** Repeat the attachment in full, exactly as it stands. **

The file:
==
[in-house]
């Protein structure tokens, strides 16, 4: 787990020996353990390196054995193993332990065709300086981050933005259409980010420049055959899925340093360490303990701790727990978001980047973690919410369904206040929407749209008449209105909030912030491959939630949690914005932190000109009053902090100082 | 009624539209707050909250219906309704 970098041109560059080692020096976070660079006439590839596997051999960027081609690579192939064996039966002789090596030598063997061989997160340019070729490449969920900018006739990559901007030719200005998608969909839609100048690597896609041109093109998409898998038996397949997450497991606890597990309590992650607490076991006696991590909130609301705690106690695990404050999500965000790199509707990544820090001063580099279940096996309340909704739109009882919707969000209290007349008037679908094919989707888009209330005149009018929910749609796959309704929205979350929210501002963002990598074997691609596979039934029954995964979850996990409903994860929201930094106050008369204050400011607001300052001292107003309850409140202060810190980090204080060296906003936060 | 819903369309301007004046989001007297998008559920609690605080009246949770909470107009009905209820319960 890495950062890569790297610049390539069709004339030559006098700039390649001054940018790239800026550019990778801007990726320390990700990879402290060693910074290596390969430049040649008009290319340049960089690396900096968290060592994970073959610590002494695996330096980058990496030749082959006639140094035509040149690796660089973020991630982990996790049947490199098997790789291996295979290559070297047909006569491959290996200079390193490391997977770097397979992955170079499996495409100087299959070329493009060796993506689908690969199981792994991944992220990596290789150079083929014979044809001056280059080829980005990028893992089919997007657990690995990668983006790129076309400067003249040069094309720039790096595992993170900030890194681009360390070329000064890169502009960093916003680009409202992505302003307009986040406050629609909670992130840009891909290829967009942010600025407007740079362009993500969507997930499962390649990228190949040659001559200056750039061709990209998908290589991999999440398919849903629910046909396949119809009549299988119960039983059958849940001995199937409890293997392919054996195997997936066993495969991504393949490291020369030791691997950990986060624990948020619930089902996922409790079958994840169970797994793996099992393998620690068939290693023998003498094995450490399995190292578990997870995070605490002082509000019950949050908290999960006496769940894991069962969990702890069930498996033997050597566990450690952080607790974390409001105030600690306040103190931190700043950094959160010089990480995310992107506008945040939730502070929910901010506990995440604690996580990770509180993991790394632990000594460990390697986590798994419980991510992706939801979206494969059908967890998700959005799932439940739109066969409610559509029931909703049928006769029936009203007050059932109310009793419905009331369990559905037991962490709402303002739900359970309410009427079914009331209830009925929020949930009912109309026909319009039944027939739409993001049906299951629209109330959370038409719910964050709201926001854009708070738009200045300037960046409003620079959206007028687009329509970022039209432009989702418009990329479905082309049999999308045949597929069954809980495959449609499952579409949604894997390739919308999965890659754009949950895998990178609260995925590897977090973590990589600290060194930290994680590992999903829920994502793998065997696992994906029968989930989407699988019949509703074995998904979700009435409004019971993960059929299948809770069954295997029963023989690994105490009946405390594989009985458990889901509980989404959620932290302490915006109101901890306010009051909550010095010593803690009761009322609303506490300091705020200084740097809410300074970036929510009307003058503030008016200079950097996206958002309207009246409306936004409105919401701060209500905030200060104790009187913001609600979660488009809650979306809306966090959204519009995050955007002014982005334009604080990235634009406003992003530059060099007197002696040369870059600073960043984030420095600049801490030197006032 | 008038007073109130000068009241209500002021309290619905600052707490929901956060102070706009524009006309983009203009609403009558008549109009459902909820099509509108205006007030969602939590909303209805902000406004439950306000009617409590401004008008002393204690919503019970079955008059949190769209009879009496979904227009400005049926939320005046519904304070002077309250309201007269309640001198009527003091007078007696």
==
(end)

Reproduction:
[in-house]
């Protein structure tokens, strides 16, 4: 787990020996353990390196054995193993332990065709300086981050933005259409980010420049055959899925340093360490303990701790727990978001980047973690919410369904206040929407749209008449209105909030912030491959939630949690914005932190000109009053902090100082 | 009624539209707050909250219906309704 970098041109560059080692020096976070660079006439590839596997051999960027081609690579192939064996039966002789090596030598063997061989997160340019070729490449969920900018006739990559901007030719200005998608969909839609100048690597896609041109093109998409898998038996397949997450497991606890597990309590992650607490076991006696991590909130609301705690106690695990404050999500965000790199509707990544820090001063580099279940096996309340909704739109009882919707969000209290007349008037679908094919989707888009209330005149009018929910749609796959309704929205979350929210501002963002990598074997691609596979039934029954995964979850996990409903994860929201930094106050008369204050400011607001300052001292107003309850409140202060810190980090204080060296906003936060 | 819903369309301007004046989001007297998008559920609690605080009246949770909470107009009905209820319960 890495950062890569790297610049390539069709004339030559006098700039390649001054940018790239800026550019990778801007990726320390990700990879402290060693910074290596390969430049040649008009290319340049960089690396900096968290060592994970073959610590002494695996330096980058990496030749082959006639140094035509040149690796660089973020991630982990996790049947490199098997790789291996295979290559070297047909006569491959290996200079390193490391997977770097397979992955170079499996495409100087299959070329493009060796993506689908690969199981792994991944992220990596290789150079083929014979044809001056280059080829980005990028893992089919997007657990690995990668983006790129076309400067003249040069094309720039790096595992993170900030890194681009360390070329000064890169502009960093916003680009409202992505302003307009986040406050629609909670992130840009891909290829967009942010600025407007740079362009993500969507997930499962390649990228190949040659001559200056750039061709990209998908290589991999999440398919849903629910046909396949119809009549299988119960039983059958849940001995199937409890293997392919054996195997997936066993495969991504393949490291020369030791691997950990986060624990948020619930089902996922409790079958994840169970797994793996099992393998620690068939290693023998003498094995450490399995190292578990997870995070605490002082509000019950949050908290999960006496769940894991069962969990702890069930498996033997050597566990450690952080607790974390409001105030600690306040103190931190700043950094959160010089990480995310992107506008945040939730502070929910901010506990995440604690996580990770509180993991790394632990000594460990390697986590798994419980991510992706939801979206494969059908967890998700959005799932439940739109066969409610559509029931909703049928006769029936009203007050059932109310009793419905009331369990559905037991962490709402303002739900359970309410009427079914009331209830009925929020949930009912109309026909319009039944027939739409993001049906299951629209109330959370038409719910964050709201926001854009708070738009200045300037960046409003620079959206007028687009329509970022039209432009989702418009990329479905082309049999999308045949597929069954809980495959449609499952579409949604894997390739919308999965890659754009949950895998990178609260995925590897977090973590990589600290060194930290994680590992999903829920994502793998065997696992994906029968989930989407699988019949509703074995998904979700009435409004019971993960059929299948809770069954295997029963023989690994105490009946405390594989009985458990889901509980989404959620932290302490915006109101901890306010009051909550010095010593803690009761009322609303506490300091705020200084740097809410300074970036929510009307003058503030008016200079950097996206958002309207009246409306936004409105919401701060209500905030200060104790009187913001609600979660488009809650979306809306966090959204519009995050955007002014982005334009604080990235634009406003992003530059060099007197002696040369870059600073960043984030420095600049801490030197006032 | 008038007073109130000068009241209500002021309290619905600052707490929901956060102070706009524009006309983009203009609403009558008549109009459902909820099509509108205006007030969602939590909303209805902000406004439950306000009617409590401004008008002393204690919503019970079955008059949190769209009879009496979904227009400005049926939320005046519904304070002077309250309201007269309640001198009527003091007078007696």